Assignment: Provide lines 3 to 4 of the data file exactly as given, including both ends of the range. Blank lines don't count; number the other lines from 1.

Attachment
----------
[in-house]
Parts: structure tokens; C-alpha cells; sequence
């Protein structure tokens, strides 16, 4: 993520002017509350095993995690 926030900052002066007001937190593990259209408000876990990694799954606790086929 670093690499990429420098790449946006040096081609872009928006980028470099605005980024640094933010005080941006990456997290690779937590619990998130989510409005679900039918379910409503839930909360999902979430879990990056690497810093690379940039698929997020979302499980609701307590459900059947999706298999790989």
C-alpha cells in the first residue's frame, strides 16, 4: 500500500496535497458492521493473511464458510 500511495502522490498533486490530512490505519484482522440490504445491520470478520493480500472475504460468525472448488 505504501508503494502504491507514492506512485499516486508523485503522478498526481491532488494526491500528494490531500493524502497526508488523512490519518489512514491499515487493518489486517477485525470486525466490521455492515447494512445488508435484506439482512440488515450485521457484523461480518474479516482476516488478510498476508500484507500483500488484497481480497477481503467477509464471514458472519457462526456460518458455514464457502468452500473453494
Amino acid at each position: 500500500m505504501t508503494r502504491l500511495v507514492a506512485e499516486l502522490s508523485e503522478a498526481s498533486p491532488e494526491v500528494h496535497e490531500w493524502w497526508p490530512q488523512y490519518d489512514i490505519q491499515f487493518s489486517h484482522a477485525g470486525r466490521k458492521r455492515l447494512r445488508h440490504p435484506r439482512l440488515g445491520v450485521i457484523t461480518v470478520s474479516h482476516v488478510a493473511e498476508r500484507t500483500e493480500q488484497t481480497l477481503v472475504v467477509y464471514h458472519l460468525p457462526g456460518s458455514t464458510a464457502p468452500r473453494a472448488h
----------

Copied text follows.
């Protein structure tokens, strides 16, 4: 993520002017509350095993995690 926030900052002066007001937190593990259209408000876990990694799954606790086929 670093690499990429420098790449946006040096081609872009928006980028470099605005980024640094933010005080941006990456997290690779937590619990998130989510409005679900039918379910409503839930909360999902979430879990990056690497810093690379940039698929997020979302499980609701307590459900059947999706298999790989």
C-alpha cells in the first residue's frame, strides 16, 4: 500500500496535497458492521493473511464458510 500511495502522490498533486490530512490505519484482522440490504445491520470478520493480500472475504460468525472448488 505504501508503494502504491507514492506512485499516486508523485503522478498526481491532488494526491500528494490531500493524502497526508488523512490519518489512514491499515487493518489486517477485525470486525466490521455492515447494512445488508435484506439482512440488515450485521457484523461480518474479516482476516488478510498476508500484507500483500488484497481480497477481503467477509464471514458472519457462526456460518458455514464457502468452500473453494